Washington, June 10 : The world is seeing a drastic change in Gay communities, like clubs, bars, events and neighbourhoods, due to a number of factors that include Internet dating and achievement of civil rights, a new University of Minnesota research has revealed.
The research draws its findings from a 2007 survey, in which almost 30 HIV prevention experts, researchers, and gay community leaders from 17 cities spanning 14 different countries examined changes in gay communities. In fact, they also participated in a facilitated, structured dialogue asking if gay communities are changing, and if so, how.
They observed that in all cities, the virtual gay community was larger than the offline physical community. And the majority of cities saw that despite the gay population was apparently stable or growing; the physical gay community infrastructure was declining.
"With the exception of London and possibly New York, gay bars and culture are changing. On almost all measures, we're seeing the same trend: decreasing number of gay bars/clubs, decreased attendance at gay events, less volunteerism in gay or HIV/AIDS organizations and, less gay media, resulting in an overall decline in gay visibility," said Simon Rosser, Ph.D., principal investigator on the study and professor in the School of Public Health's Division of Epidemiology and Community Health.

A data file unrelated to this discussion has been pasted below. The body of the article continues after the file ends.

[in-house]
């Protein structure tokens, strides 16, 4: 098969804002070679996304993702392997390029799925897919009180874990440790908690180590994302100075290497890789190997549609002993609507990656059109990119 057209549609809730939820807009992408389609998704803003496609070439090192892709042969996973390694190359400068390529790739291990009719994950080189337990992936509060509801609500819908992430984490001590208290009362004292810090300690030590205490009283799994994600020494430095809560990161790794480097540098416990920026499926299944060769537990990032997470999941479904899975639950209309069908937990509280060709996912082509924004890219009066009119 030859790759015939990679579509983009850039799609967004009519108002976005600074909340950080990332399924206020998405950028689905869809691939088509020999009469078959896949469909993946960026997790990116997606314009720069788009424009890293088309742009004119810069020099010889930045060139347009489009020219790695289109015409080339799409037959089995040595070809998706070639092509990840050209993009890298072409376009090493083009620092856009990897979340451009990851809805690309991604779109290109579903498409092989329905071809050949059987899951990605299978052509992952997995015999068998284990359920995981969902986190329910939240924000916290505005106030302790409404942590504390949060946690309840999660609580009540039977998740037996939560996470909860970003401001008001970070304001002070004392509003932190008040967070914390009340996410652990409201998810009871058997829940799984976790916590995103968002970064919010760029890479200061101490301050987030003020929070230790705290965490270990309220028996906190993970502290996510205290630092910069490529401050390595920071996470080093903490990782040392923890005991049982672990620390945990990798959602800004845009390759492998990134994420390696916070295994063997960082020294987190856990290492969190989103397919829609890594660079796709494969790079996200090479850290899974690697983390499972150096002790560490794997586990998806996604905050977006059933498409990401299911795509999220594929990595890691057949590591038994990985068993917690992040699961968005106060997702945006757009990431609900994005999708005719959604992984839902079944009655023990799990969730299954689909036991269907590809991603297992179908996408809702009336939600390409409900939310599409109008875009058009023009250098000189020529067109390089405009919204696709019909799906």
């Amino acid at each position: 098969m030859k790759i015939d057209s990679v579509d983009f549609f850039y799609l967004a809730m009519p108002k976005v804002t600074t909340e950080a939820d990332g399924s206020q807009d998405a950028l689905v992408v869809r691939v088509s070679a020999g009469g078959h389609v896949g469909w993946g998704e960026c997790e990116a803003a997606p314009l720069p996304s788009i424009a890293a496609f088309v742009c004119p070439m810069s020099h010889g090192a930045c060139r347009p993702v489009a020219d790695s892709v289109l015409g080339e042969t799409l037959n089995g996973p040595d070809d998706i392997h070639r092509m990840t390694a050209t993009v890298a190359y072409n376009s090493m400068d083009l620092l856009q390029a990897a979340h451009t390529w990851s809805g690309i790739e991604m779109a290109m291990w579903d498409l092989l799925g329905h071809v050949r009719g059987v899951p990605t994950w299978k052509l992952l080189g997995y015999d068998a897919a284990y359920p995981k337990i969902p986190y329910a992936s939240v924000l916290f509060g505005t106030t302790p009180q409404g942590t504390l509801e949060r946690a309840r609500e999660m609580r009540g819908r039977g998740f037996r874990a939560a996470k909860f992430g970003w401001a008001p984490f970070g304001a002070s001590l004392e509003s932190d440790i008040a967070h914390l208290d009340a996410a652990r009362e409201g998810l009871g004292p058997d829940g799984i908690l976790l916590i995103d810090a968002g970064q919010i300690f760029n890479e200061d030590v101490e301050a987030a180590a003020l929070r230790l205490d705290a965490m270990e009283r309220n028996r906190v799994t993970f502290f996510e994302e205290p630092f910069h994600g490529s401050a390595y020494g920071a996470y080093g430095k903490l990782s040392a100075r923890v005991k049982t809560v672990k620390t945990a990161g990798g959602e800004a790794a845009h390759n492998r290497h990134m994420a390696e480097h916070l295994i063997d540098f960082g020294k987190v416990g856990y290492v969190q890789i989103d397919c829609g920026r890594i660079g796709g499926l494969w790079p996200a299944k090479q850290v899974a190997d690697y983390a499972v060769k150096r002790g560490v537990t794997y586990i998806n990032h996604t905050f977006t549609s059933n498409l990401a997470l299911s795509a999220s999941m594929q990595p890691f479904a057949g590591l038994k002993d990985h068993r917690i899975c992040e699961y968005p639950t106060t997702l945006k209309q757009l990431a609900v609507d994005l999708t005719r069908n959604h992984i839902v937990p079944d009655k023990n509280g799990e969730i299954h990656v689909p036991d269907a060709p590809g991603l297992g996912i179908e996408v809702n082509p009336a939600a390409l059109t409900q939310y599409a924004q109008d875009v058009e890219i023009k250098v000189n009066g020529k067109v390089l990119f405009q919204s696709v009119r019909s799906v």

"The biggest reason for these changes, we think, is the Internet. Traditional gay communities have become much quieter now that most gay men are online. It's really a worldwide trend."
The participants indicated many ways in which gay communities are transitioning. Rosser said that reasons like societal oppression, lack of rights, and the HIV epidemic made gay men to form communities in inner cities, which eventually became gay-identified neighbourhoods.
Now, it looks like that in cities as diverse as San Francisco, Amsterdam, Denmark, Toronto, Sydney, and Cape Town, these historically gay neighbourhoods are on the verge of disappearing, driven by high real estate prices, young gay people remaining in the suburbs, and greater integration of heterosexuals into inner cities.
Also, it appears that the gay community getting equal civil rights is making young people in cities to simply not feel the same need for community. Rosser pointed out that the changes are consistent with theories of social assimilation.
This change in gay communities is also a challenge for HIV/STD prevention. Earlier, gay community organizing and HIV/STD prevention for gay men often involved recruitment and education in gay bar/clubs and through gay media. As many cities gay bars and media are lowering in number, Rosser said that it's time to re-evaluate how to promote HIV prevention.
The study is published online and will be featured in an upcoming print issue of the journal AIDS Care.